Analysis of sonnet 130 by shakespeare

Essay by Eggy March 2004

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Sonnet 130 is Shakespeare's rather lackluster tribute to his Lady, commonly referred to as the dark lady because she seems to be non-white (black wires for hair, etc). The dark lady, who ultimately betrays the poet by loving other men, appears in sonnets 127 to 154. Sonnet 130 is clearly a parody of the conventional and traditional love sonnet, made popular by Petrarch and, in particular, made popular in England by Sidney's use of the Petrarchan form in his epic poem "Astrophel and Stella". If you compare any of the stanzas of that poem with Shakespeare's sonnet 130, you will see exactly what elements of the conventional love sonnet Shakespeare is light-heartedly mocking. In sonnet 130, there is no use of grandiose metaphor or allusion -- he does not compare his love to Venus; there is no evocation to Morpheus, etc. The ordinary beauty and humanity of his lover are what is important to Shakespeare in this sonnet, and he deliberately uses typical love poetry metaphors against themselves.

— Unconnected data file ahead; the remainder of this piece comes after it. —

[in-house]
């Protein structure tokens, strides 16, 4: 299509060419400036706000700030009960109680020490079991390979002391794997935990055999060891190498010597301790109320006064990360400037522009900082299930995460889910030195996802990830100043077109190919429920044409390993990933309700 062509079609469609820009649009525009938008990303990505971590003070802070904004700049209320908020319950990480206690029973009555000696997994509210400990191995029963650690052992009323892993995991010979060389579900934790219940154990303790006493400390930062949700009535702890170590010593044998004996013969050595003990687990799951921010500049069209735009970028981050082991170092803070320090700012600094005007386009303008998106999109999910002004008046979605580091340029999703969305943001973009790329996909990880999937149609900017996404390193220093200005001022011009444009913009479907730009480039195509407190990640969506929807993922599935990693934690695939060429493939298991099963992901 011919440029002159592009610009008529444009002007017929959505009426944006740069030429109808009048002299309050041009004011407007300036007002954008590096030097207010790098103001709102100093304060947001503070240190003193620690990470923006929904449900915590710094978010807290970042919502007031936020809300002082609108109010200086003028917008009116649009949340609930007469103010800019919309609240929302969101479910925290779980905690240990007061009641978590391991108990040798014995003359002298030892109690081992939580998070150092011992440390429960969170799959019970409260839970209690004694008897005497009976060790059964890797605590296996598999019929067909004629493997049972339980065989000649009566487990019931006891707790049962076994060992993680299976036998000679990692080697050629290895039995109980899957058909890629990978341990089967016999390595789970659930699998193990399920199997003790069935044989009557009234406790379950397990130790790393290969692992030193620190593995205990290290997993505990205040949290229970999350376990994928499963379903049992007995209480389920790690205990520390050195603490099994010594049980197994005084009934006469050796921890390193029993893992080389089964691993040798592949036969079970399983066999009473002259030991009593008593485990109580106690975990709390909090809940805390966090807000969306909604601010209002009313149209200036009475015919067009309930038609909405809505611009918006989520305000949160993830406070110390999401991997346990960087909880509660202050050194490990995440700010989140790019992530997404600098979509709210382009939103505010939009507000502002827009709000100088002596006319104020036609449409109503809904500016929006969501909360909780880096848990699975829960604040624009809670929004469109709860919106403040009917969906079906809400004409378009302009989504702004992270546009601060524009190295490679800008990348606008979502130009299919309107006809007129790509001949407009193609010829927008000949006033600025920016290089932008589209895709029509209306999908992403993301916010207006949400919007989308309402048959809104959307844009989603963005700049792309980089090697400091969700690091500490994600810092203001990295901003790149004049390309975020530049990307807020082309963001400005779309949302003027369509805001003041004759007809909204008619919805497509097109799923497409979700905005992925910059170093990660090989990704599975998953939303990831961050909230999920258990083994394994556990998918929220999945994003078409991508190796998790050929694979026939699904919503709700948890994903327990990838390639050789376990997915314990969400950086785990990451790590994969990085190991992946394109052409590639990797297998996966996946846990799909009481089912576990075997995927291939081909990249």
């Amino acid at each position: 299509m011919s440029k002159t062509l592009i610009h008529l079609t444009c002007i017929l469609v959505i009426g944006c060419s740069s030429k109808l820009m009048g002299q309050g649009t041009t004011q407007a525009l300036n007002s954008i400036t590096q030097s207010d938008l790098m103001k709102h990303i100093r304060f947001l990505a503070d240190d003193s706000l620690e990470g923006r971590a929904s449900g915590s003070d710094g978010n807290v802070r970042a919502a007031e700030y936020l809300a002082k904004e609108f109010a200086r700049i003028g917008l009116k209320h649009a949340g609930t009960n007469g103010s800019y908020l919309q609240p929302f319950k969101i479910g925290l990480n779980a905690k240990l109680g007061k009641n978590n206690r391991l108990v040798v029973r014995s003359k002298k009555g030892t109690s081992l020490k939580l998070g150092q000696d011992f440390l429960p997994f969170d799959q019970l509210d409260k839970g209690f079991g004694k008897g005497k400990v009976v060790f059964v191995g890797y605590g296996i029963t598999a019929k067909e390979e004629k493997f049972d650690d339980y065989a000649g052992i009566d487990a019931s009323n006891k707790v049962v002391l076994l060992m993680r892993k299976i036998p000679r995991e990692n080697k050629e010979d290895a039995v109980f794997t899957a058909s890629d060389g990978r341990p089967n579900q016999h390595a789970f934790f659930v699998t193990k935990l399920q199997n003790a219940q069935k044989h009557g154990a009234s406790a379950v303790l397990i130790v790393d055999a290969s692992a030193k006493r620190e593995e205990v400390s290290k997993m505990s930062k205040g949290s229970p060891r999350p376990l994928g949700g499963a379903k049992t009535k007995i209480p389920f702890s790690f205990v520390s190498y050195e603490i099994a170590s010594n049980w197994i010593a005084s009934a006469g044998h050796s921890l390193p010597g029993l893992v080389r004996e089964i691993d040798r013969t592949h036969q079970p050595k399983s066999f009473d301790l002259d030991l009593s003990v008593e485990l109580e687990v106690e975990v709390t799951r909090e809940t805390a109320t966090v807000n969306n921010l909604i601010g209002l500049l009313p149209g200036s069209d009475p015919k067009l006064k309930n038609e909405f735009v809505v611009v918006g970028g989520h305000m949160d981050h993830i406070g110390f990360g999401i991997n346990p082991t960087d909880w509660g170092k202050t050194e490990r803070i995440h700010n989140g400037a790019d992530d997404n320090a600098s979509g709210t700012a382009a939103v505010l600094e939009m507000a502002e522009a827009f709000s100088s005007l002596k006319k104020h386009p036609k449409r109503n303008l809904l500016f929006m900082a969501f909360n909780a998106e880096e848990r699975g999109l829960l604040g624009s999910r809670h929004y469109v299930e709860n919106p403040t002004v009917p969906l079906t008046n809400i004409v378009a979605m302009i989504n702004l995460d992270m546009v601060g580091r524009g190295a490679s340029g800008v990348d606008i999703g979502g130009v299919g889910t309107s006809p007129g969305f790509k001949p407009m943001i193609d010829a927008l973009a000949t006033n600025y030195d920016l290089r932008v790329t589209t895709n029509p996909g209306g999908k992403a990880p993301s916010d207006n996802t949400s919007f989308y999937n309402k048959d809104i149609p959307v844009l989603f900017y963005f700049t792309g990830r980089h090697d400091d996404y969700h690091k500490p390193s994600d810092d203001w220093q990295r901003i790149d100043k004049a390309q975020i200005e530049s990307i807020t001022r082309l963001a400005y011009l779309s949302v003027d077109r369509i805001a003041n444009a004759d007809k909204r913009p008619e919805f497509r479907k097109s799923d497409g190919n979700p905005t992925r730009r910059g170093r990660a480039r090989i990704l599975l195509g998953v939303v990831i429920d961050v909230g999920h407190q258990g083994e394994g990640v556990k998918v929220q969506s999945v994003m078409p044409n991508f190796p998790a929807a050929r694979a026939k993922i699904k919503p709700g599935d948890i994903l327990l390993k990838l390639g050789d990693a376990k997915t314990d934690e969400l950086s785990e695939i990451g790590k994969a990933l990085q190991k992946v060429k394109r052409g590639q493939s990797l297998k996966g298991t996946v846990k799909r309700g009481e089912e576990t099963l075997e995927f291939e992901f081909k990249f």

In Sidney's work, for example, the features of the poet's lover are as beautiful and, at times, more beautiful than the finest pearls, diamonds, rubies, and silk. In sonnet 130, the references to such objects of perfection are indeed present, but they are there to illustrate that his lover is not as beautiful -- a total rejection of Petrarch form and content. Shakespeare utilizes a new structure, through which the straightforward theme of his lover's simplicity can be developed in the three quatrains and neatly concluded in the final couplet. Thus, Shakespeare is using all the techniques available, including the sonnet structure itself, to enhance his parody of the traditional Petrarchan sonnet typified by Sidney's work. But Shakespeare ends the sonnet by proclaiming his love for his mistress despite her lack...